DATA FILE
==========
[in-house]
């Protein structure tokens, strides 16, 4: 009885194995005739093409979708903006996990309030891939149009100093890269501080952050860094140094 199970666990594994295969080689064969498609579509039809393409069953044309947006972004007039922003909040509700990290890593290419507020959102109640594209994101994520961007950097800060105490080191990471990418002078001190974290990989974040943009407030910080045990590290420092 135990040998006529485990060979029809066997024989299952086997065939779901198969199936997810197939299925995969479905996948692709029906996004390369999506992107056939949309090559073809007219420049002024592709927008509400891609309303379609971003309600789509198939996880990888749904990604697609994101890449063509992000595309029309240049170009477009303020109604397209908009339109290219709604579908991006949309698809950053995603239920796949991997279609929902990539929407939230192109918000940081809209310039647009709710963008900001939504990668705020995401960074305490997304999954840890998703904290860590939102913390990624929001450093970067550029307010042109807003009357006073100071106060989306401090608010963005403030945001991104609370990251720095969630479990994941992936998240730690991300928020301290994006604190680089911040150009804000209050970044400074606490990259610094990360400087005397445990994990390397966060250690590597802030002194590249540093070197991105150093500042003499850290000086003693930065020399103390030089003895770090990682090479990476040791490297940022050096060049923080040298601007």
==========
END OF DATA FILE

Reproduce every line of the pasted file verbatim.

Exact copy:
[in-house]
């Protein structure tokens, strides 16, 4: 009885194995005739093409979708903006996990309030891939149009100093890269501080952050860094140094 199970666990594994295969080689064969498609579509039809393409069953044309947006972004007039922003909040509700990290890593290419507020959102109640594209994101994520961007950097800060105490080191990471990418002078001190974290990989974040943009407030910080045990590290420092 135990040998006529485990060979029809066997024989299952086997065939779901198969199936997810197939299925995969479905996948692709029906996004390369999506992107056939949309090559073809007219420049002024592709927008509400891609309303379609971003309600789509198939996880990888749904990604697609994101890449063509992000595309029309240049170009477009303020109604397209908009339109290219709604579908991006949309698809950053995603239920796949991997279609929902990539929407939230192109918000940081809209310039647009709710963008900001939504990668705020995401960074305490997304999954840890998703904290860590939102913390990624929001450093970067550029307010042109807003009357006073100071106060989306401090608010963005403030945001991104609370990251720095969630479990994941992936998240730690991300928020301290994006604190680089911040150009804000209050970044400074606490990259610094990360400087005397445990994990390397966060250690590597802030002194590249540093070197991105150093500042003499850290000086003693930065020399103390030089003895770090990682090479990476040791490297940022050096060049923080040298601007």